Service, not protectionism, is why American car brands suffer in Japan


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It's something that has bothered numerous U.S. leaders for decades: Why do American automakers struggle to gain a foothold in the world's third-largest auto market, Japan? Recently, President Donald Trump opened up this conversation yet again on his 12-day-long Asia-Pacific trip. He referenced the massive trade deficit the U.S. holds with Japan, which hovers around $69 billion as of last year.

On Monday, The Atlantic dove into the problem U.S. automakers have with Japan, and it's not so much protectionist policies or a multi-layered supply chain that makes it so difficult—it's the dealerships and service.

According to the U.S. Department of Commerce, $52.6 billion of the U.S.-Japan trade deficit comes from cars and vehicle parts. If American automakers could sell more vehicles in the country, it would have a major effect on the trade deficit. However, to gain an edge, U.S. automakers must make investments in its dealer networks to match the grand dealer networks its Japanese rivals have.

Purchasing a car in Japan is quite different than in North America. As the report points out, the local dealer calls potential customers, brings demo cars to residences, and provides local test drives. Following a purchase, the dealership handles insurance and builds great rapport with the customer.

American brands do not offer near the same service in Japan, a country where hospitality means more than a quick in-and-out deal. BMW, specifically, learned this and redoubled efforts in the Japanese market to sway consumers. It now offers a separate coffee shop just for patrons, and a product "genius," not a salesperson, is on site to help potential customers. Dealers also hold weekend events for children—such as remote-controlled car races—and the sites even boast a "delivery bay" for a customer delivery ceremony, should he or she choose.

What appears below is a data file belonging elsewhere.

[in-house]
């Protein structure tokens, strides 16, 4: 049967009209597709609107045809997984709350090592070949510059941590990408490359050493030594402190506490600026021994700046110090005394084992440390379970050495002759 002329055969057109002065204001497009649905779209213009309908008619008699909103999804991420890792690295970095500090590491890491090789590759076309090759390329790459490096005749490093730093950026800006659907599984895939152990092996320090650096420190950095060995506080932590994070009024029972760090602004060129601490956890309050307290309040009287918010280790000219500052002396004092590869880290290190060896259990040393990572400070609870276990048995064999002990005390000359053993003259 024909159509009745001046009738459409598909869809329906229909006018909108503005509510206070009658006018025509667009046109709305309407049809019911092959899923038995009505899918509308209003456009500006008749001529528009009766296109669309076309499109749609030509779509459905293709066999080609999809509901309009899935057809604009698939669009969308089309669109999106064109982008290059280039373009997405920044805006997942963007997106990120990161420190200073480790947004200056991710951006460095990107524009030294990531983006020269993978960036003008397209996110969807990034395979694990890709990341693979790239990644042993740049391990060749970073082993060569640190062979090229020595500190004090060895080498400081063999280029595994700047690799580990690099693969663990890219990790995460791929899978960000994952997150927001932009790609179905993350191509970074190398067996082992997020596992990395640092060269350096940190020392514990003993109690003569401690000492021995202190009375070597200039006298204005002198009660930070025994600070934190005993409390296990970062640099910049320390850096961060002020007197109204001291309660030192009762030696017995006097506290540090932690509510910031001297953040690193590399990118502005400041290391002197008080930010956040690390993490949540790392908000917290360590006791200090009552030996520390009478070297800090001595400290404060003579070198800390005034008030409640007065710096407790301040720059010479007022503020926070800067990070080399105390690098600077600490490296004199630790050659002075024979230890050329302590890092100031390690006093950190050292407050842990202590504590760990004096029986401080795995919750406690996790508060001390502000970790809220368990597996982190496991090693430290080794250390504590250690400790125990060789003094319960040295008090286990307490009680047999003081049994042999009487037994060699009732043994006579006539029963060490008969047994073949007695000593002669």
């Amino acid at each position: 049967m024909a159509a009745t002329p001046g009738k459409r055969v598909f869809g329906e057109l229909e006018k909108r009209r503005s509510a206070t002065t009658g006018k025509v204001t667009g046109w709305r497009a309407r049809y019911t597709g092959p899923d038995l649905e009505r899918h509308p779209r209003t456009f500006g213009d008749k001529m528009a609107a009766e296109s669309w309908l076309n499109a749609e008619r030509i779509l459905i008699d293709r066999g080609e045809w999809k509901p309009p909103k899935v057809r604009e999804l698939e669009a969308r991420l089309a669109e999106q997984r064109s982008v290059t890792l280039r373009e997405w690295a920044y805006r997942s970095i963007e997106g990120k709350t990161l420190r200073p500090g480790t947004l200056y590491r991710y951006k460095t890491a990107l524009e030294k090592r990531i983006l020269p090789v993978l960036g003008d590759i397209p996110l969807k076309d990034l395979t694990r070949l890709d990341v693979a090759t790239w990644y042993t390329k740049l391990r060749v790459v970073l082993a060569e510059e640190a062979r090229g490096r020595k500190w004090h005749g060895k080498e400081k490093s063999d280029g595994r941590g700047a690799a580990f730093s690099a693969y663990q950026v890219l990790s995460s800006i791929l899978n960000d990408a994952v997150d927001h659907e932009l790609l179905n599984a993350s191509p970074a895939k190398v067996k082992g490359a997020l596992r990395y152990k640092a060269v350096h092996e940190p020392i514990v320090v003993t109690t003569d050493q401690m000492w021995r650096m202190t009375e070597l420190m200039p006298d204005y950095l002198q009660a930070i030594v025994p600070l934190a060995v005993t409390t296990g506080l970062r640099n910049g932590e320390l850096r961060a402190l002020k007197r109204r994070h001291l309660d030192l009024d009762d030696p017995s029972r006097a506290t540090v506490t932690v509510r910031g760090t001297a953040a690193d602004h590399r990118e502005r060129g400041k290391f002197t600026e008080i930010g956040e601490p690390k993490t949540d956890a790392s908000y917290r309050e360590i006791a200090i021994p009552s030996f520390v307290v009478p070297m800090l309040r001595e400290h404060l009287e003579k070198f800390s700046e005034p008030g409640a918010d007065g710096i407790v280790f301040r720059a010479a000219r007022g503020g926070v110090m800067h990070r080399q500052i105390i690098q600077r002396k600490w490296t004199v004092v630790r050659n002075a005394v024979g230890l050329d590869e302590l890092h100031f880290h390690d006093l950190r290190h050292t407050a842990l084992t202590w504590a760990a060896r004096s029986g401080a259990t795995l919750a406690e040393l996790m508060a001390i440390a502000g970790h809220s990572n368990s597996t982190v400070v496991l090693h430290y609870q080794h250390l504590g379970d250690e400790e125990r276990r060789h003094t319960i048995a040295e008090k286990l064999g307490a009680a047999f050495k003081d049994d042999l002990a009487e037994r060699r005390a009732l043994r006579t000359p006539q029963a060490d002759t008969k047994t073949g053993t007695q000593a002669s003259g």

Yes, other facets, such as the country's infrastructure, historical context, and emission regulations, may give American automakers an upfront disadvantage, but it's hardly protectionism that's the problem. Heck, Japan doesn't even levy taxes on imported cars. It's service at the end of the day, and the numbers prove it. After BMW invested in hospitality, sales rose 23 percent over a four-year period. Cadillac? It sold less than 1,000 cars in Japan in 2016.

 
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